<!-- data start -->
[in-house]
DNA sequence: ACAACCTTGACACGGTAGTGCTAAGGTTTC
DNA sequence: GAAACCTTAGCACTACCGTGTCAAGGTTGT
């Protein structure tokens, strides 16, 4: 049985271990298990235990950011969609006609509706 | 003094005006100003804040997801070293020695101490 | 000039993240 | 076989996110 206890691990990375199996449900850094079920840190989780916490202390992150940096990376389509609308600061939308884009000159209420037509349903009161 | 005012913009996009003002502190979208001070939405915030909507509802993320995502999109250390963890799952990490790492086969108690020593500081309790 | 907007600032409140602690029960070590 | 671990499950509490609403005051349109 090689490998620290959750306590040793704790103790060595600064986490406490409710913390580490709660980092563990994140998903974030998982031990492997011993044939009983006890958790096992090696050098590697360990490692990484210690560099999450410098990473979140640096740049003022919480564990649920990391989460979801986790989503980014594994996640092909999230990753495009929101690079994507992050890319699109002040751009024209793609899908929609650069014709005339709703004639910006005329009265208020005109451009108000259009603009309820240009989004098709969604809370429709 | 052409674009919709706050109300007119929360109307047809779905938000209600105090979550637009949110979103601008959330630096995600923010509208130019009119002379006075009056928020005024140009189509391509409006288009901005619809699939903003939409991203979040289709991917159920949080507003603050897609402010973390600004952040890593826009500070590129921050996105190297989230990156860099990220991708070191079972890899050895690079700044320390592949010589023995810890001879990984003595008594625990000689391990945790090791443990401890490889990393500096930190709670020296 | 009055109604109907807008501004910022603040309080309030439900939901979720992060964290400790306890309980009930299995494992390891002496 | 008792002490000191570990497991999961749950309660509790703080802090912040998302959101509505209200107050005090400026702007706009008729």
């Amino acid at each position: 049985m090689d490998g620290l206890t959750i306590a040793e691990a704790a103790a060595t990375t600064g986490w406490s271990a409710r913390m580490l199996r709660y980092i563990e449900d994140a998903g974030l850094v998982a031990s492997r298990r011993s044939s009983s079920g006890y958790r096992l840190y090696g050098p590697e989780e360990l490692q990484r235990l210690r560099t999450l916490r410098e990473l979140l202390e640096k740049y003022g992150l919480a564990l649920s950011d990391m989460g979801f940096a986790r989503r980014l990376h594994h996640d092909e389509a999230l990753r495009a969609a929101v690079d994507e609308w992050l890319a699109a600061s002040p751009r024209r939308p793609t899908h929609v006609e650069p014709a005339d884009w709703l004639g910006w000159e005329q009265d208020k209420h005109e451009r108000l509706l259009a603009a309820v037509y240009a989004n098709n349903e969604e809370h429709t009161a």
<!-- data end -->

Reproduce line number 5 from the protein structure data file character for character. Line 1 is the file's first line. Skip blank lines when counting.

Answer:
């Amino acid at each position: 049985m090689d490998g620290l206890t959750i306590a040793e691990a704790a103790a060595t990375t600064g986490w406490s271990a409710r913390m580490l199996r709660y980092i563990e449900d994140a998903g974030l850094v998982a031990s492997r298990r011993s044939s009983s079920g006890y958790r096992l840190y090696g050098p590697e989780e360990l490692q990484r235990l210690r560099t999450l916490r410098e990473l979140l202390e640096k740049y003022g992150l919480a564990l649920s950011d990391m989460g979801f940096a986790r989503r980014l990376h594994h996640d092909e389509a999230l990753r495009a969609a929101v690079d994507e609308w992050l890319a699109a600061s002040p751009r024209r939308p793609t899908h929609v006609e650069p014709a005339d884009w709703l004639g910006w000159e005329q009265d208020k209420h005109e451009r108000l509706l259009a603009a309820v037509y240009a989004n098709n349903e969604e809370h429709t009161a």